The average cost of Assisted Living in District of Columbia is $7,838 per hour. In District of Columbia there are 7 Assisted Living Facilities. We can help you find the best matches for your needs.
District of Columbia Assisted Living
District of Columbia Assisted Living Facilities by RegionBack to top
Map of District of Columbia Assisted Living Facilities
Map of District of Columbia Assisted Living FacilitiesBack to top
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The District of Columbia, better known as Washington DC, is a 68.3-square mile city that is managed at a federal level. Our nation’s capital is responsible for the governing of America, and around 15 million tourists visit each year to experience its many museums and memorials. A large number of seniors enjoy assisted living in Washington DC. The city is easily navigable and offers an excellent public transportation system. There are plenty of open parks, and 35% of the city is covered by an urban tree canopy. The DC area enjoys a mild overall climate with only the occasional heavy snowfall in the winter time.
In the District of Columbia, an assisted living residence (ALR) is defined as “any entity, whether public or private, for profit or not for profit that combines housing, health, and personalized assistance, in accordance to individually developed service plans, for the support of individuals who are not related to the owner or operator of the entity.” ALRs are expected to care for residents in an environment that will both promote maintenance and enhance each senior’s quality of life. The function of an ALR is to provide personalized assistance through:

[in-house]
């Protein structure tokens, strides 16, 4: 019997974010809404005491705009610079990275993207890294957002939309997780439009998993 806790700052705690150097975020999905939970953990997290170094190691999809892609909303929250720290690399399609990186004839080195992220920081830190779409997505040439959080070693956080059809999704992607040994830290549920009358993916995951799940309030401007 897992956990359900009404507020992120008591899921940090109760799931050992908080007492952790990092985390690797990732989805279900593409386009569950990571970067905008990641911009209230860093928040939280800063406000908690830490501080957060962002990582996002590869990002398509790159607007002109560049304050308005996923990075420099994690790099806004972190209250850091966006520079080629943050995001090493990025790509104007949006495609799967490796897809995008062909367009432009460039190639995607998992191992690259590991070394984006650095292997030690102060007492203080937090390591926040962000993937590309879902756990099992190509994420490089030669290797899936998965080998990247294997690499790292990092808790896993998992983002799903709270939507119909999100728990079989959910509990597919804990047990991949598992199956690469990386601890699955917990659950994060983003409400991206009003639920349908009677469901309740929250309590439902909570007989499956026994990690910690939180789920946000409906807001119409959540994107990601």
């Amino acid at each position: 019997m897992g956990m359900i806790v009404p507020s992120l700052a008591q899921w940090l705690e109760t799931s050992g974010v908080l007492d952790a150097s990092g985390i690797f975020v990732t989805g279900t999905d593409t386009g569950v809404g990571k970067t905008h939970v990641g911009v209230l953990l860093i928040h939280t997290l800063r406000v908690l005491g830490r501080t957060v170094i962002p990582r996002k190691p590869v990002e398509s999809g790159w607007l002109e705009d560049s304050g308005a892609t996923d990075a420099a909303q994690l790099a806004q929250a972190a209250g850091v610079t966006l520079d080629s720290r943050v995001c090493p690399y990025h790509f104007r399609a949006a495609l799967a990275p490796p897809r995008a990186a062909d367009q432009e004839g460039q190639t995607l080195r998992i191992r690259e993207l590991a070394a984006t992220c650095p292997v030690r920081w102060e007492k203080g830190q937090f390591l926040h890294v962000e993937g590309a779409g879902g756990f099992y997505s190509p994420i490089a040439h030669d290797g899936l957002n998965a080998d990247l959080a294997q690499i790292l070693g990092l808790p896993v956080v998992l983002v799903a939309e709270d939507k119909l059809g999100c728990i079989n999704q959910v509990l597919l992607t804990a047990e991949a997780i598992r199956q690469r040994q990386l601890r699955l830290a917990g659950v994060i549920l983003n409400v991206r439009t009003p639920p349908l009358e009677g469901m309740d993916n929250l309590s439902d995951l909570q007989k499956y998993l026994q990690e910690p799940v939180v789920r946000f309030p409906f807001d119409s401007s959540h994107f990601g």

- Activities of daily living
- Recreational activities
- 24-hour supervision
- Provision of health services as needed
In the District of Columbia, there are several types of facilities that provide care services for adults. Facilities that specifically provide housing and assisted living services, such as bathing, grooming or supervision, for adults 60 years or older are called assisted living residences. Visit our District of Columbia licensing summary page to learn more.
Effective July 13, 2012, the District of Columbia formally adopted regulations that outlined the tasks a Home Health Aide (HHA) could perform under the supervision of a licensed nurse or health professional. These tasks include providing assistance with daily tasks such as bathing, eating, or grooming; changing simple dressings that do not require the skills of a licensed nurse; and administering medications. However, the home health aide must complete medication administration training and earn certification as a medication aide before performing this task. The curriculum that an individual must complete before becoming a home health aide was also formalized during the same legislative session.
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